Manitoba

Manitoba premier comes under fire over alleged failure to pay luxury tax on Costa Rican vacation home

Manitoba Premier Brian Pallister faced questions in the legislature Wednesday about allegations he failed to pay a luxury tax on his Costa Rican vacation home.

Holding company used to purchase home included in list of companies

Premier Brian Pallister said he was 'surprised' and 'disappointed' to learn that he might owe a luxury tax on his Costa Rican vacation home. (Warren Kay/CBC)

Manitoba Premier Brian Pallister faced questions in the legislature Wednesday about allegations he failed to pay a luxury tax on his Costa Rican vacation home.

Pallister and his wife own the home — which sits on several acres of land near Tamarindo, Costa Rica — through a holding company.

CBC News has reviewed a list of companies that — based on the value of their construction permits  may owe on the tax but had not yet filed to pay it, which was published on a Costa Rican website that provides legal information for foreign investors. The site says the list was current as of 2012. The premier's holding company was named on that list.

The Costa Rican luxury tax is applied to homes that exceed a certain value.

Opposition NDP Leader Wab Kinew raised the issue repeatedly in the legislature during question period on Wednesday.
Pallister not sure if Costa Rica tax applies to his property, or why he wasn't notified if they were in arrears. 2:01

"The company appears on a list of a luxury home tax debtors, those deemed by the Costa Rican revenue department to be currently delinquent of the filing and payment of the tax," Kinew said.

Pallister said he was "surprised" and "disappointed" to learn that he might owe taxes on the home, insisting he has always paid what he owes.

"The story didn't jive with the information we've been given by the people down there, by the people we trust to give us advice, so I was disappointed in that," he said in reference to a story published Wednesday in the Winnipeg Free Press. "But we'll investigate further," Pallister said in a scrum after question period.

Pallister said his wife, Esther, handles their family's finances, including their Costa Rican property, and that she is currently looking into the issue. Although he said the information he received led him to believe the tax didn't apply to his property, he said he doesn't blame his lawyers or real estate agent.

"I think in hindsight we probably should have dug deeper on the issue and I regret we didn't," he said.

Kinew continued to question Pallister on the issue during a budget estimates meeting of the executive council following question period. When Kinew asked when the premier was made aware of the issue of the tax, Pallister replied "yesterday."

Kinew then asked what new information Pallister had uncovered since that time.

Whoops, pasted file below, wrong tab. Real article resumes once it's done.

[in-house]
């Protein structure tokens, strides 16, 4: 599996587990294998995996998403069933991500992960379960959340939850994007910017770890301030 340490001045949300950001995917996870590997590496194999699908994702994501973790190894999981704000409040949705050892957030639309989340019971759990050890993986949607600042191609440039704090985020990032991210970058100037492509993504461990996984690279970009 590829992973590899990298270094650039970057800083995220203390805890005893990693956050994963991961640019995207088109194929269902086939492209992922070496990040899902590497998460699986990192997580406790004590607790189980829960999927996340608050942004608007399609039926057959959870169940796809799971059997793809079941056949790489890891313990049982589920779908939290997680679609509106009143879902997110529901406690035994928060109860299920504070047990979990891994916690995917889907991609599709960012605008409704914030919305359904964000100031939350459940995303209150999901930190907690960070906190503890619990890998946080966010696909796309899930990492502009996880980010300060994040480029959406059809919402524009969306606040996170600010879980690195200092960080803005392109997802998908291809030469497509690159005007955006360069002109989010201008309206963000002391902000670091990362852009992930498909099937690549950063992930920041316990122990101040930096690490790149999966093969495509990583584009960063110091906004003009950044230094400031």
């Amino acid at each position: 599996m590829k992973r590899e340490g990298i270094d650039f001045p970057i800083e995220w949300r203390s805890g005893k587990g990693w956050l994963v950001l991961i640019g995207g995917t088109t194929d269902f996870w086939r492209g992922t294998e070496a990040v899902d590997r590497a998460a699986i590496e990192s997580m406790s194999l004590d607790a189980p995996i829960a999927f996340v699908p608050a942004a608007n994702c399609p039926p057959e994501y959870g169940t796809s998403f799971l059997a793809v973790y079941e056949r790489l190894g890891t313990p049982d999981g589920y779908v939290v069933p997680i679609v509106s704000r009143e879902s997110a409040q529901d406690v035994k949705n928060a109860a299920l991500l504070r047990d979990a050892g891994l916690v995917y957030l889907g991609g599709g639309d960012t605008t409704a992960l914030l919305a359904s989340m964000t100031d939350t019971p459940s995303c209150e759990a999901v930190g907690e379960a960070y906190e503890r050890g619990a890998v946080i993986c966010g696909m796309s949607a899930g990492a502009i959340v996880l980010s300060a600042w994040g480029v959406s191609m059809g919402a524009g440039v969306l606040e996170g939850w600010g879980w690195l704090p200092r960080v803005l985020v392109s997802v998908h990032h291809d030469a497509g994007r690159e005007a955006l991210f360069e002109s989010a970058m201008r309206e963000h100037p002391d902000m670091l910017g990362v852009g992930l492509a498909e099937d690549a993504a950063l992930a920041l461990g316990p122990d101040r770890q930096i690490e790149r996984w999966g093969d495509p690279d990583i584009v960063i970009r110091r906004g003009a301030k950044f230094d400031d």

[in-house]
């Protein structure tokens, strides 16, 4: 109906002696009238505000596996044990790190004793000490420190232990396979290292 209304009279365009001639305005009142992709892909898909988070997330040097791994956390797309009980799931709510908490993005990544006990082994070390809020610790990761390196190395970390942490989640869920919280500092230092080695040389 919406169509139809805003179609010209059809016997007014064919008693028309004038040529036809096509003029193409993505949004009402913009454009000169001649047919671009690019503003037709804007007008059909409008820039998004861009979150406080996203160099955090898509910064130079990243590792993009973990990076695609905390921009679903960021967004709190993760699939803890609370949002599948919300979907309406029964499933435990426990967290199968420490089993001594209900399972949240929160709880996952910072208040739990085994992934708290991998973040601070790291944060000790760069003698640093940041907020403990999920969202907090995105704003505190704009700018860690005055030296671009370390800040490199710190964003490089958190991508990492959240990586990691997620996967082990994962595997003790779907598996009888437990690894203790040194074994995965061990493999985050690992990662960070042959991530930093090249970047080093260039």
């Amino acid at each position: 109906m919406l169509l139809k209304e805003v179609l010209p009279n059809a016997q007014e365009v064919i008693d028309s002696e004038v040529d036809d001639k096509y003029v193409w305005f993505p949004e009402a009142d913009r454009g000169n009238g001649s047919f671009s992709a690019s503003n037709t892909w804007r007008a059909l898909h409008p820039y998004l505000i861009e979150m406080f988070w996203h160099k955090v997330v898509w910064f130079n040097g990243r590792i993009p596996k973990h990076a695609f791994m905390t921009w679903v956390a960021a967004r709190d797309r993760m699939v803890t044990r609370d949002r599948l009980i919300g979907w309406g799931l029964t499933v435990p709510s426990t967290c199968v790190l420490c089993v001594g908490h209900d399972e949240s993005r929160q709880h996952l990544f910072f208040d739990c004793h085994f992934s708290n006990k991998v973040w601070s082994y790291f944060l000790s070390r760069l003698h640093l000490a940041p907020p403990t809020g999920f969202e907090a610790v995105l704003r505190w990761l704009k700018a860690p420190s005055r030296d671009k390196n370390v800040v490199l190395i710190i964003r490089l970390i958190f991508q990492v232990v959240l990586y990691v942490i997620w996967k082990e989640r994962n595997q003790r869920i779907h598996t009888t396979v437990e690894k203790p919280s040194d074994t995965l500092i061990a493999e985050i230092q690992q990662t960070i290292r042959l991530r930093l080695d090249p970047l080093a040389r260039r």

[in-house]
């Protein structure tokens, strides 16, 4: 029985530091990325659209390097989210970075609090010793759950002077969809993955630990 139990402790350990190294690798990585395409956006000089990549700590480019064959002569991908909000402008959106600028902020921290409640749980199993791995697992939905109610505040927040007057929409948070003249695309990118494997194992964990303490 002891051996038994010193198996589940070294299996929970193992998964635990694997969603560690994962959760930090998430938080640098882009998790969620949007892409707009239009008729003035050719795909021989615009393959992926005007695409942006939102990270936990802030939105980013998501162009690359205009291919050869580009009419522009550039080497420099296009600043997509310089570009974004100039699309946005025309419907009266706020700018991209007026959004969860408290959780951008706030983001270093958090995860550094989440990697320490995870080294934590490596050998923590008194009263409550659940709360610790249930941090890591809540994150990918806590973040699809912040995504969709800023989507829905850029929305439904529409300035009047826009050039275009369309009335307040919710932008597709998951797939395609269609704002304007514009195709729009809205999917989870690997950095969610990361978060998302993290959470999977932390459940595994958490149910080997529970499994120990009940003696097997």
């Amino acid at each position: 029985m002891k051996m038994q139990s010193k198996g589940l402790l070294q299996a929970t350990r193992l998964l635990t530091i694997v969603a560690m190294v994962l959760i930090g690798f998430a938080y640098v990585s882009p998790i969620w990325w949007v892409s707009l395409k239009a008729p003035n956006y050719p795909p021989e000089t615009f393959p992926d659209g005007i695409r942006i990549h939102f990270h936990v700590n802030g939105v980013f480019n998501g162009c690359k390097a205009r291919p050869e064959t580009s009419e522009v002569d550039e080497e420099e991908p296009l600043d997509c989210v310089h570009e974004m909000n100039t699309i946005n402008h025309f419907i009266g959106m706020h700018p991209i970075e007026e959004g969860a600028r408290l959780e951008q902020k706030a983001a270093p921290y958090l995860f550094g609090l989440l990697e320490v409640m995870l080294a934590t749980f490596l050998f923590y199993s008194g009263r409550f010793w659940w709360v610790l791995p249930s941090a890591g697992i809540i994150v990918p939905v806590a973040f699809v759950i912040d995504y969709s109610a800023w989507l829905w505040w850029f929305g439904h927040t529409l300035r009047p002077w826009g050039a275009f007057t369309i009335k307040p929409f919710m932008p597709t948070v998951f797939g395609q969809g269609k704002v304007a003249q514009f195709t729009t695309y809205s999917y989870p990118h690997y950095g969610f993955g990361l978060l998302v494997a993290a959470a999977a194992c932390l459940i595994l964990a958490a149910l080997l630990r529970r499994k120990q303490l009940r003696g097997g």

"I think that the questions the member is asking at this point, in my humble estimation, venture very far outside of my responsibilities as premier of Manitoba," Pallister said.

"If the member would like to get into issues of judgment, I would be very ready to discuss the issues around female staffers, former MLAs and cabinet ministers of the NDP who have made allegations against a former MLA and finance minister of this province."

Pallister was referring to allegations of sexual harassment made against former Manitoba finance minister Stan Struthers.

Pallister has taken heat in the past for spending many months in Costa Rica while leader of the Opposition, his vacation time there while he's been premier, and how he communicates with staff while away.

He said the assessment for the luxury tax is a voluntary system in Costa Rica and he bears responsibility.

Corrections

  • An earlier version of this story said CBC News had reviewed a 2009 list of companies that had allegedly not paid the Costa Rica luxury tax, which was published on a Costa Rican website that provides legal information for foreign investors. In fact, the list CBC reviewed included companies that — based on the value of their construction permits — may owe on the tax but had not yet filed to pay it. The website claimed the list was current as of 2012. In addition, an earlier version of this story said Brian Pallister and his wife own a 7,000-square-foot home. In fact, Brian Pallister says the home is 3,500 square feet.
    Jun 19, 2018 7:48 PM CT
  • An earlier version of this story said CBC News had reviewed a list of companies, posted by the Costa Rican revenue department, that had not paid the tax and the premier's holding company was on that list. In fact, the list CBC reviewed was published on a Costa Rican website that provides legal information for foreign investors.
    Apr 05, 2018 4:18 PM CT

With files from Sean Kavanagh